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Book details
  • Genre:HISTORY
  • SubGenre:United States / State & Local / West
  • Language:English
  • Series title:Volume Two
  • Series Number:2
  • Pages:376
  • eBook ISBN:9781940479972

Aunt Phil’s Trunk : Volume Two

by Laurel Downing Bill

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Aunt Phil’s Trunk Volume Two Alaska history decoded - Now in eBooks Laurel Downing Bill’s critically acclaimed four-book Alaska history series is a must-have for anyone interested in the Last Frontier. The books, which are appropriate for ages 9 to 99, are a delightful journey through Alaska's rich past. Dozens of entertaining nonfiction short stories fill the pages of “Aunt Phil's Trunk Volume Two,” which is filled with colorful short stories about Alaska's colorful past between 1900 and 1912. It includes accounts of lawmen that attempted to curtail murderers, thieves and conmen, early postmen who carved trails through the wilderness and adventurous souls who blazed the now-famous Iditarod Trail from Seward to Nome. These easy-to-read tales are complemented with close to 350 historical photographs mined from museums, libraries and universities across the state. Did you know: Murderers, conmen and crooked judges flocked to the beaches of Nome in 1899 Famous lawman Wyatt Earp followed the gold rush and built a bar in Alaska The largest volcanic eruption of the 20th Century happened in Alaska in 1912 Critics and readers alike are saying that “Aunt Phil’s Trunk” is a true treasure trove and offers a stimulating and well-researched journey into Alaska’s past. Order your copy of “Aunt Phil's Trunk Volume Two” now!
The “Aunt Phil’s Trunk” Alaska history series is taking Alaska by storm. This critically acclaimed four-book series written by Laurel Downing Bill is a must-have for anyone interested in the history of the Last Frontier. The books, which are appropriate for ages 9 to 99, are a delightful journey through Alaska’s rich past. “Aunt Phil’s Trunk Volume Two,” which shares Alaska’s past from 1900 to 1912, continues to bring Alaska’s history alive. This second book in the series is packed with easy-to-read short stories and close to 350 historical photographs to entertain the history buff within. Through vivid accounts of Alaska’s gold-rush days of the 1890s, readers learn how early settlers in the northern territory built towns like Fairbanks, Cordova and Seward in the vast wilderness. The stories follow vaudeville actors who entertained gold-laden miners, show how railroad workers settled right of way disputes with shotguns and how those living in Southwest Alaska survived terror filled days following a massive volcanic eruption in 1912. Volume Two also features stories about Alaska’s early lawmen, as well as the criminals they pursued. Sometimes the lawmen were the criminals! Even the infamous U.S. Marshal Wyatt Earp made his way to the Last Frontier and built a bar in Nome around 1901. Other entertaining nonfiction stories in this volume include those of the pioneering postmen who hacked out mail routes in the wilderness, rugged adventurers who challenged the Great Land’s highest peaks and the brave men who blazed the Iditarod Trail. It ends with the largest volcanic eruption in North American history in 1912, which resulted in the formation of the Valley of 10,000 Smokes. Anyone interested in Alaska history will love this easy-to-read treasure trove of short nonfiction stories.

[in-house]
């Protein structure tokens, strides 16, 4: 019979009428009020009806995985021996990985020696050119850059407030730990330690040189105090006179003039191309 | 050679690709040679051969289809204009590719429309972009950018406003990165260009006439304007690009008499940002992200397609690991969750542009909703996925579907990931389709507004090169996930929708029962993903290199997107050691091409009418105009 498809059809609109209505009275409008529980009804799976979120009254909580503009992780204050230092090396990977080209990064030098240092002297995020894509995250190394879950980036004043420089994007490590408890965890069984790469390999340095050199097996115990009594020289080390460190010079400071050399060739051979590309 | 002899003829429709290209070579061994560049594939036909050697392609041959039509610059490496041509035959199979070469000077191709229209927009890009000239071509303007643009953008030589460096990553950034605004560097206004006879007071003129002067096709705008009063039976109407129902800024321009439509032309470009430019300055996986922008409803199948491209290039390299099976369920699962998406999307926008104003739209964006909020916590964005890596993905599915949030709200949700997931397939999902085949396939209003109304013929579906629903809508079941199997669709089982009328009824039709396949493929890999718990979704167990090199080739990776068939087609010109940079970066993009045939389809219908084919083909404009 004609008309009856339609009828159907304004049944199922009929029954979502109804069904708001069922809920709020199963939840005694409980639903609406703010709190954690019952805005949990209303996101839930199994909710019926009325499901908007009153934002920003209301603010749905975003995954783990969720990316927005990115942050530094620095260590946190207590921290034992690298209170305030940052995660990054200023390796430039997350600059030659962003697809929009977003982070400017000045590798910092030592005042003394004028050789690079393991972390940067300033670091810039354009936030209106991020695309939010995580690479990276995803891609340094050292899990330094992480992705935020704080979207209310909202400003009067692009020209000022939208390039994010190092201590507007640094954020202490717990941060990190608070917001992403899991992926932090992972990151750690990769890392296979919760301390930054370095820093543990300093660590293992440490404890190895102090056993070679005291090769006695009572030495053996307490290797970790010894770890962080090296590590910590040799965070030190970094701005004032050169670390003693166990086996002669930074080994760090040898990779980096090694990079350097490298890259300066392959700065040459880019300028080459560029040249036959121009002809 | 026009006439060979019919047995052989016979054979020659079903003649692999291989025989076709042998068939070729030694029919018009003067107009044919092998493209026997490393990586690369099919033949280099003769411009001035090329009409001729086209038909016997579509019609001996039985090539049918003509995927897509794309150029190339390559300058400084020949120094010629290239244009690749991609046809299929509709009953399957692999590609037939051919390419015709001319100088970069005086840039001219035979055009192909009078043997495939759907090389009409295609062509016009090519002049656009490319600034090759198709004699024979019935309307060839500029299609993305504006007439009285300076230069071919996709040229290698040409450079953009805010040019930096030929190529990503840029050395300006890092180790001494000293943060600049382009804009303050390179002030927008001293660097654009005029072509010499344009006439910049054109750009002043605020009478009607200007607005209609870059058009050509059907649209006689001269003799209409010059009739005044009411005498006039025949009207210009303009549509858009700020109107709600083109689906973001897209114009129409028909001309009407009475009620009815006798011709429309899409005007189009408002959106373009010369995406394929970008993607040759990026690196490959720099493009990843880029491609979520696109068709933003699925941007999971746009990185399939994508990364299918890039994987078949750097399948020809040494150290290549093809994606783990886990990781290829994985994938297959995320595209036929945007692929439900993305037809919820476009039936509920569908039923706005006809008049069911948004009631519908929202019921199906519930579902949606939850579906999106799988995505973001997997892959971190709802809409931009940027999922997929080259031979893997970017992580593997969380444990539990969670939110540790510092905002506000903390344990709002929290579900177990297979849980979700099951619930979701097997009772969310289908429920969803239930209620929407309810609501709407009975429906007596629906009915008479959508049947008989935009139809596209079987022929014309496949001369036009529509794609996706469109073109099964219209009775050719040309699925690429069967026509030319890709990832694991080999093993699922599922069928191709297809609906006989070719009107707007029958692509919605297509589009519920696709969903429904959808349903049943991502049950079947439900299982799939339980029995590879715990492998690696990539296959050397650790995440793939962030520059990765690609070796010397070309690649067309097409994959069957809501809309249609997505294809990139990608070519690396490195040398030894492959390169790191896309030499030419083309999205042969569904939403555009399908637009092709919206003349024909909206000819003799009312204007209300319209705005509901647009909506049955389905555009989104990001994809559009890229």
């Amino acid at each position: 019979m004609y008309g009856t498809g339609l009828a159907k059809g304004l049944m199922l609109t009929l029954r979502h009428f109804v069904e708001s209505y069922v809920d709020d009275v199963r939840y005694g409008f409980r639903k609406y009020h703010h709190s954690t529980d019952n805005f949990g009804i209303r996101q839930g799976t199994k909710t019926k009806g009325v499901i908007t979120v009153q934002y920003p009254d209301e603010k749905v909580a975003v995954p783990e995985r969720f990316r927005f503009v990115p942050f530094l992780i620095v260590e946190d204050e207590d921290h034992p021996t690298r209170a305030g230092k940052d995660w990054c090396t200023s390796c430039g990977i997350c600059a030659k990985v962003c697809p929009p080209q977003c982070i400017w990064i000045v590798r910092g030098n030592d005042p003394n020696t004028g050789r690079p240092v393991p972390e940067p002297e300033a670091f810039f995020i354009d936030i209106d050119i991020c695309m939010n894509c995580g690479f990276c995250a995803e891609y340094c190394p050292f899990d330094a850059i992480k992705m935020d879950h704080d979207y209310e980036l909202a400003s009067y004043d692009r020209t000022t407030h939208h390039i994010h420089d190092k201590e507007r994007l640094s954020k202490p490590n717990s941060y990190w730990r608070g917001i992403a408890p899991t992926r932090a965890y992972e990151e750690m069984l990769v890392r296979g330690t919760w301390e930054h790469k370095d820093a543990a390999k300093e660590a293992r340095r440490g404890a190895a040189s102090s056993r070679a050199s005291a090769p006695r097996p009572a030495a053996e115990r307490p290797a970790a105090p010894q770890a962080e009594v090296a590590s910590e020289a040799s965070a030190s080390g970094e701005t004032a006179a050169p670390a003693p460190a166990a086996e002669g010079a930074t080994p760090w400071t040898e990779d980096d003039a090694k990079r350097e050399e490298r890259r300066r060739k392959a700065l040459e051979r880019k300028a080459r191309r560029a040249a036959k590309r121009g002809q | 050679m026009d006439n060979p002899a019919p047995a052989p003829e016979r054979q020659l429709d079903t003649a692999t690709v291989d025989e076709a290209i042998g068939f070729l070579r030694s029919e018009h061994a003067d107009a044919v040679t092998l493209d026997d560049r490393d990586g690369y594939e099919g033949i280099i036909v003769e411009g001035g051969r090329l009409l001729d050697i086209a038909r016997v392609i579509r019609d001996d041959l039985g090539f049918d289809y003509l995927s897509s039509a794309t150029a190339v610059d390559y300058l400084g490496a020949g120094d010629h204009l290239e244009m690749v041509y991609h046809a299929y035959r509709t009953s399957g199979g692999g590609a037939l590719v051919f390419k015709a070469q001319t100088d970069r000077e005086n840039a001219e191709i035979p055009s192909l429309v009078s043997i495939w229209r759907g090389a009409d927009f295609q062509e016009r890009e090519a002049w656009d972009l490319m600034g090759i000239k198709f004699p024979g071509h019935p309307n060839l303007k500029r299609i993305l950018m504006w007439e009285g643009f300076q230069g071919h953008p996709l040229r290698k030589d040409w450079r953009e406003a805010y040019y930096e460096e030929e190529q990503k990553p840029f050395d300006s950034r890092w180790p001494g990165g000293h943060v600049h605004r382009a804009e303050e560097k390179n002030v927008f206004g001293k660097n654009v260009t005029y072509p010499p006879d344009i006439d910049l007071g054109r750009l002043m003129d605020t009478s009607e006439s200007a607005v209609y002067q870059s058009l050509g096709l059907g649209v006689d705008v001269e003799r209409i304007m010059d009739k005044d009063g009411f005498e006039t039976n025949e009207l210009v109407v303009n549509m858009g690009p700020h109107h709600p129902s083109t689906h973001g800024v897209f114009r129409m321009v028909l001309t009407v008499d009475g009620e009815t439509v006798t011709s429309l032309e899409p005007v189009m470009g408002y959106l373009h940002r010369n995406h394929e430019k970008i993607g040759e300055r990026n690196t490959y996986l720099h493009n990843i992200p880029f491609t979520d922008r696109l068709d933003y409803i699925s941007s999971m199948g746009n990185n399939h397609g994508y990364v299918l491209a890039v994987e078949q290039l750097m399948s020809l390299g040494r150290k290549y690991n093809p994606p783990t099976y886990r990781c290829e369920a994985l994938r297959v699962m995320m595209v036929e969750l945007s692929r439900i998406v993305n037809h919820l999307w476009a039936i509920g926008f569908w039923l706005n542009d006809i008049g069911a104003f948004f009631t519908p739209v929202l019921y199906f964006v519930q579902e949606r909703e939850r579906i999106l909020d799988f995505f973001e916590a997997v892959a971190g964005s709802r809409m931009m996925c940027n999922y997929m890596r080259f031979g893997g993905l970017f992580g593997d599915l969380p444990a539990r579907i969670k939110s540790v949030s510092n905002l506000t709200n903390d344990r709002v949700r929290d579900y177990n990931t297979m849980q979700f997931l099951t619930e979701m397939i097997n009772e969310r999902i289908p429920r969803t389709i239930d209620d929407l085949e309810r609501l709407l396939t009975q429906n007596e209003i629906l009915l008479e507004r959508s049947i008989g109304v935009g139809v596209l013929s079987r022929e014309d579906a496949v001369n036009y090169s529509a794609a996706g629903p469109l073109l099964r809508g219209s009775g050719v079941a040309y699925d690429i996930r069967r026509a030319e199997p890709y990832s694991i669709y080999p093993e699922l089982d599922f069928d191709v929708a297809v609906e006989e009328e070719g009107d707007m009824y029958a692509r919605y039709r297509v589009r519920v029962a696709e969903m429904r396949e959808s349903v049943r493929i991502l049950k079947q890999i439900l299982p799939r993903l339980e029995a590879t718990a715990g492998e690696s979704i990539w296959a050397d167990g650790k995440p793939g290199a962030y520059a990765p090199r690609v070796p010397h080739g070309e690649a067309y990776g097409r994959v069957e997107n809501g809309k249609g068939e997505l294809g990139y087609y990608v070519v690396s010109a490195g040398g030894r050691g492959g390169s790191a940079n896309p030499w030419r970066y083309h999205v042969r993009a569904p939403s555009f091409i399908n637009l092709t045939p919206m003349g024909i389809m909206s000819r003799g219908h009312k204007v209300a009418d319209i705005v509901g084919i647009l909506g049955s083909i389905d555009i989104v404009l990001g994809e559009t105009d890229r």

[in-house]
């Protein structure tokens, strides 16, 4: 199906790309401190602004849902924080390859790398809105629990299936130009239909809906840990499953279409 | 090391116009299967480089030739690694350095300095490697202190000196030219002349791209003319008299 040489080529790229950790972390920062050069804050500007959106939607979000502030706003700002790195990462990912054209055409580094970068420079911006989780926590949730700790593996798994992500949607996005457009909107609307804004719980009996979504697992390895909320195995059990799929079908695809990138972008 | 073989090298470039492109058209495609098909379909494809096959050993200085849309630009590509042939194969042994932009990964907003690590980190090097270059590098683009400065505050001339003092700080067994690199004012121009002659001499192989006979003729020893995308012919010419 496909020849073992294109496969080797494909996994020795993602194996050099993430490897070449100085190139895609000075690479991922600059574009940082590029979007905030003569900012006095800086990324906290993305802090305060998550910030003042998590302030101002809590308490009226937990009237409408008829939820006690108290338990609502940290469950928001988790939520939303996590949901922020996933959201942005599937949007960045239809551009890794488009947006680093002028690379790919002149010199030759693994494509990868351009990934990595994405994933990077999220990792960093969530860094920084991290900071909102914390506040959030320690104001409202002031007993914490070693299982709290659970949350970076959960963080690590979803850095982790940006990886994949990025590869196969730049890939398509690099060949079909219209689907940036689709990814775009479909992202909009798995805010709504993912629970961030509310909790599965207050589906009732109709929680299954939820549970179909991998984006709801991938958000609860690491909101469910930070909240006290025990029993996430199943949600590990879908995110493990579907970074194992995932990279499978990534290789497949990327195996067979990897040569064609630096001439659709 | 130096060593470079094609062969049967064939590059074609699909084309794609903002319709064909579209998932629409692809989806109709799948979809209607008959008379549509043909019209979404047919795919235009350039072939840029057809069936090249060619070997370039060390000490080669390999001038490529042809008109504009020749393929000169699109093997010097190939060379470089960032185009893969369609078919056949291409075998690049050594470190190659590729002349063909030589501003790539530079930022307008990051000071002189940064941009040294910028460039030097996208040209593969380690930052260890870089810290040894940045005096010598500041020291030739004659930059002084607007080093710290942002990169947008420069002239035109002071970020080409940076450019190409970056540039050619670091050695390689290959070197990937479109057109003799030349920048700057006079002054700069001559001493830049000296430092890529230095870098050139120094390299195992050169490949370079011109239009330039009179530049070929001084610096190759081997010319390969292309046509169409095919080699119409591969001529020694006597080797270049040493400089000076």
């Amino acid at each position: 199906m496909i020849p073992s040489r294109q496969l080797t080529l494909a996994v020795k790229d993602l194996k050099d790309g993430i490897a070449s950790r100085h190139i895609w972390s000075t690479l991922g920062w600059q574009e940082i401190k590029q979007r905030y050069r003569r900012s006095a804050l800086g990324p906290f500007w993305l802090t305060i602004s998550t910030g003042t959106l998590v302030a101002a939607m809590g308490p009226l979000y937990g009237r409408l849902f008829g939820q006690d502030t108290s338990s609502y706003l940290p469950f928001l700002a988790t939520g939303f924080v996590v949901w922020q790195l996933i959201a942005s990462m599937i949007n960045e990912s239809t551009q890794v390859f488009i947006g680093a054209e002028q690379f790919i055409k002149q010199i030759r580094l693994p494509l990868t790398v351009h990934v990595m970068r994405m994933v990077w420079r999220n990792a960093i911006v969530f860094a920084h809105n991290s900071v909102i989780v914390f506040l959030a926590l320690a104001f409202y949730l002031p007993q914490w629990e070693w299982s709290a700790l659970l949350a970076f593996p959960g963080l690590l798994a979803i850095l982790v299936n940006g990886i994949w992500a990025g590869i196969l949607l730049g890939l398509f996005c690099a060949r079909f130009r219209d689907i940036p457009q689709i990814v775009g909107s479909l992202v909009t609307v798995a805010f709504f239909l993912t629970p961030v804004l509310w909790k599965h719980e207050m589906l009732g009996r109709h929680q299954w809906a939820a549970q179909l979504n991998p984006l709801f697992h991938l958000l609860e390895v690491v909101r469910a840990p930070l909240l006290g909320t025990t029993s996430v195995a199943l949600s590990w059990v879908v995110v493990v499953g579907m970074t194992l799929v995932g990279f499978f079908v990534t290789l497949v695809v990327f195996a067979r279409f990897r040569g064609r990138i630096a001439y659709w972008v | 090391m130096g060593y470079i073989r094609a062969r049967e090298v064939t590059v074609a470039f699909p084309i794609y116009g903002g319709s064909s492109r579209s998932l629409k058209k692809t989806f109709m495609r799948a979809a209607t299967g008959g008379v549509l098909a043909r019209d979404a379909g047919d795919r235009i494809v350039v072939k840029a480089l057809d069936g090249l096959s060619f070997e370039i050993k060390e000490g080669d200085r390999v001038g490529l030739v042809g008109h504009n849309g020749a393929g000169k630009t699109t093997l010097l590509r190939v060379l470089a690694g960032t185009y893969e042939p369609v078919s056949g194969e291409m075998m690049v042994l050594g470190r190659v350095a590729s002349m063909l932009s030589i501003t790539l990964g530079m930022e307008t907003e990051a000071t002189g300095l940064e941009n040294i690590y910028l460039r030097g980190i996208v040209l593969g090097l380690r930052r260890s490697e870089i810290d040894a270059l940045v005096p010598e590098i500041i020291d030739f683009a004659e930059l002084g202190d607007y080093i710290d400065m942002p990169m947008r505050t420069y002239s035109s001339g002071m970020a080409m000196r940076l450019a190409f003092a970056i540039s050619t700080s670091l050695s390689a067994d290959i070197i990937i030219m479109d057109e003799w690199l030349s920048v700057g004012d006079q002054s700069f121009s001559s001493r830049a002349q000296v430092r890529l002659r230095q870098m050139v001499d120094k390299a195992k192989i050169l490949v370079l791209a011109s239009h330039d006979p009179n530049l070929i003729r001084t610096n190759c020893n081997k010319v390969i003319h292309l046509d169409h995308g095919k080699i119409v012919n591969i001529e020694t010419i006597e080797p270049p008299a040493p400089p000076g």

About the author
Hi! I’m Laurel Bill (Laurel Downing Bill), author of the “Aunt Phil’s Trunk” Alaska history series. The series developed after I inherited newspaper clips, research and rare Alaska history books from my Alaska historian aunt, Phyllis Downing Carlson, who died in 1993. Aunt Phil wrote many articles about Alaska’s past for national newspapers and magazines during her lifetime. And she won national awards for many of them. Once I saw the quality of her work, I knew I had to bring them to light for the world. I returned to college to get the tools needed for the big project ahead. I graduated from the University of Alaska Anchorage in 2003 with honors and a degree in journalism and a minor in history. The series was born as a weekly newspaper column in The Anchorage Chronicle, July 2002. The short stories soon became one of the most popular features in the paper. After receiving such an enthusiastic response to tales of Alaska’s days gone by, I turned my attention to developing the state’s history from thousands of years ago – when the Native people first arrived in the country – up to the present. Then I searched through the archives of museums, libraries and universities around the country to find historical photographs to help tell the stories. I found so many photographs and wonderful stories that my plan for one book has turned into five volumes. And my desire to share Alaska’s history has turned into a passion.